Not all processes within a company can be automated.
Well, with less than 5 months until we are celebrating Christmas, some organisations are thinking it has already come early, when they hear about RPA – Robotic Process Automation.
There are only so many hours in a day and trying to do more with less is a constant battle in many operations and other business areas. This is probably why I believe a lot of businesses are looking at RPA to help them achieve their ambitions.
RPA is seen by many as a cost-effective solution and maybe even as a ‘Silver Bullet’ to strip out cost. BUT, many need to be careful as automating a wasteful or ineffective process means you are still processing waste. However, without considering the entire system you may not even be optimising for the whole journey.
Many operational processes are suitable for automation such as the processing of claims or entering information into a database.
What is a bot & RPA?
A bot ultimately fulfils the role of a person completing repeatable tasks, the bot would log on and use your system(s) like a user. Automation of these manual activities means their execution will become quicker and less error prone, negating the need in most cases for rigorous checking. A bot could work 24/7 so no matter when your customer drives an activity a bot could respond.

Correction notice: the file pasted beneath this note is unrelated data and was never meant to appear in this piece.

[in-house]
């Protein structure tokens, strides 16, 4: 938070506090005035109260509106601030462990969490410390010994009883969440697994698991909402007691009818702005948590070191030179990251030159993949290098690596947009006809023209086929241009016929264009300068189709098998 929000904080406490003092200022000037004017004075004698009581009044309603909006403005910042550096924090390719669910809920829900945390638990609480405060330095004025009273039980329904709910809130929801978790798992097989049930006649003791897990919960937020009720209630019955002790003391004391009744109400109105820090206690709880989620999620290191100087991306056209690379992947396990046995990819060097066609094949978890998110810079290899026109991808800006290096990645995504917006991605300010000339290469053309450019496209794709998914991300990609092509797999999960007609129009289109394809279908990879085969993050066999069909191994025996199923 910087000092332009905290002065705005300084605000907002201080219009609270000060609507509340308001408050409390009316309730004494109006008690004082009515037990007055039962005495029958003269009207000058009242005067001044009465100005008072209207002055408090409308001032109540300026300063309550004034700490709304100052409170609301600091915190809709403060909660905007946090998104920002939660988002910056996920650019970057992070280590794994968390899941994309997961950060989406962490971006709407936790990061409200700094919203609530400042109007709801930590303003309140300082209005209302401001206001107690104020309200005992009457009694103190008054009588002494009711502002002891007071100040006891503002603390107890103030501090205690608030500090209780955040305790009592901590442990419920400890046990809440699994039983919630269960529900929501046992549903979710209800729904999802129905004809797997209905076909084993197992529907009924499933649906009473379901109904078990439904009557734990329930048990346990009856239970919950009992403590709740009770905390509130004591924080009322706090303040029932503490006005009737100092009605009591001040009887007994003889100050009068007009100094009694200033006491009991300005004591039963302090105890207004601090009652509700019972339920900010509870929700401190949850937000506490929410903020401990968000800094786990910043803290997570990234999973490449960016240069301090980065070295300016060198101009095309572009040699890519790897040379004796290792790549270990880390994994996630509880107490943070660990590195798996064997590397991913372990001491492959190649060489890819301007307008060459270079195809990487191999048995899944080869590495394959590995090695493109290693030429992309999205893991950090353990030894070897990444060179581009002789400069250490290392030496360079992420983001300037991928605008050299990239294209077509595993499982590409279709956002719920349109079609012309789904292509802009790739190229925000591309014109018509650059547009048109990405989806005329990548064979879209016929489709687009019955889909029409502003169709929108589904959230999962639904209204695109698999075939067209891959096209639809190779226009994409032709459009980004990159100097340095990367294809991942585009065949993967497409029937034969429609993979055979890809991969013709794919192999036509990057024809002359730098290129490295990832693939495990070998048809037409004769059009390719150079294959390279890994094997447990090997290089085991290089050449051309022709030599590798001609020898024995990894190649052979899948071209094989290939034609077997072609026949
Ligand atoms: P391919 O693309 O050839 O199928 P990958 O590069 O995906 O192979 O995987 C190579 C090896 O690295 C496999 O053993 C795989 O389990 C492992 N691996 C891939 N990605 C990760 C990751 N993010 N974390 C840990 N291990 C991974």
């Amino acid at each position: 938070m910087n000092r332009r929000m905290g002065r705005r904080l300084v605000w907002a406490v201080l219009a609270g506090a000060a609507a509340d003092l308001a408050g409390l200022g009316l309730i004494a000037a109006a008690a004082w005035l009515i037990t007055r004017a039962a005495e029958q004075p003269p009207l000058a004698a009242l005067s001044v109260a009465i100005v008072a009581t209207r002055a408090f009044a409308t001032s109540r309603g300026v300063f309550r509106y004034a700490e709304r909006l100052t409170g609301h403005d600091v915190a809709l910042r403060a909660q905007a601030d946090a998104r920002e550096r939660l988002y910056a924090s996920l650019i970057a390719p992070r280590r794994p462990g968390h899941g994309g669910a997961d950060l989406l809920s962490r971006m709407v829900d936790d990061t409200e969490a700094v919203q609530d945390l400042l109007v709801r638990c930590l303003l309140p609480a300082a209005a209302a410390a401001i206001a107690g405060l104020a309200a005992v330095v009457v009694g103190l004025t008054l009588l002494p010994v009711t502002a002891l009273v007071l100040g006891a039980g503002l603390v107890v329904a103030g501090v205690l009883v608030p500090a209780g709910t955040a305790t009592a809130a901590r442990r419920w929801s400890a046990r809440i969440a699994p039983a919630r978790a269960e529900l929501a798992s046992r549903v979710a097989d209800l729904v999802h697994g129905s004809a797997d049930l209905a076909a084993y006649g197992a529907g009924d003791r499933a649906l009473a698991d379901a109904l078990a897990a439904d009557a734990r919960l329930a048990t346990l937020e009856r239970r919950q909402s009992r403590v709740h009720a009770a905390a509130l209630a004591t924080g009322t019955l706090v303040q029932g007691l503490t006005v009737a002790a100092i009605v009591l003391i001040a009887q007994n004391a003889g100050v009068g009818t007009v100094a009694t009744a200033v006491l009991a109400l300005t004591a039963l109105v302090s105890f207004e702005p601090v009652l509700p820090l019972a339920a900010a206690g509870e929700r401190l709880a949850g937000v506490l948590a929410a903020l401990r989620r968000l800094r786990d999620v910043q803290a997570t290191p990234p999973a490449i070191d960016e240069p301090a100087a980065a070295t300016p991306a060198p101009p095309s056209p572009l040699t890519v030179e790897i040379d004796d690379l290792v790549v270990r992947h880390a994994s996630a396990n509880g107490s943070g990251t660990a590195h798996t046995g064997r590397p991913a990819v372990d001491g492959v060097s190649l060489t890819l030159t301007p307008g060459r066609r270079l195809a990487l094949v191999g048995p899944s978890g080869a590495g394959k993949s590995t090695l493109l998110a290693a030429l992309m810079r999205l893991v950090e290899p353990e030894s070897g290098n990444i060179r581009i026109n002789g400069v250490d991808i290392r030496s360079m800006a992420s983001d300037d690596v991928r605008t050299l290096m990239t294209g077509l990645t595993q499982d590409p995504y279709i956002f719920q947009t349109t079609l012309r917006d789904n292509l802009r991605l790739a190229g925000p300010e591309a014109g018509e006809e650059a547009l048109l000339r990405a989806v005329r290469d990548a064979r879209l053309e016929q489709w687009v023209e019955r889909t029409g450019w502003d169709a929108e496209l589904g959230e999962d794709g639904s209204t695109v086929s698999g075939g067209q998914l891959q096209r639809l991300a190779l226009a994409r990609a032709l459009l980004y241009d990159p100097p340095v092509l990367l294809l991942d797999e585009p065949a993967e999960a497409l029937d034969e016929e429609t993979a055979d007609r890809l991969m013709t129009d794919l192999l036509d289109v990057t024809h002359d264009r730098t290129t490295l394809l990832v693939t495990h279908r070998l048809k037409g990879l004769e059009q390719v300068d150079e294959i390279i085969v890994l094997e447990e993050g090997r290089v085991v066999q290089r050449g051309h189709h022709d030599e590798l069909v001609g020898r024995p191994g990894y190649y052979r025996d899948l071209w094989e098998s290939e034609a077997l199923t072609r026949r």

Additionally it is important to understand what RPA is not meant for. This is ultimately automating tasks that are constantly changing, non-standardised, and unstable because they cannot be easily defined.
So, where should you begin?
What should you consider when choosing RPA as a solution specifically to achieve a meaningful outcome.
First off there are some questions you need to ask yourself:
- Do you have rules based processes? That are data driven?
- Are the inputs standard and digital? Or could they be?
- How much volume do you process? Is it worth automating?
It is easy to look at bot deployment vertically in your organisation, picking off standalone processes. However, I think it is even more important to look horizontally along your customer journey to truly maximise the opportunities that you may have. Like anything though, a cost reduction is only delivered if you are processing more value-added activity with the same resource OR processing the same volume with fewer resource. Therefore, consideration of how you can actually realise the efficiency is key to continually improving and striving further.
So, in summary don’t go into RPA thinking purely about cutting costs, you always need to consider the whole and the impact on the customer and ultimately automating a wasteful process even more accurately, is still a wasteful process.
What types of processes should we look out for as candidates for RPA?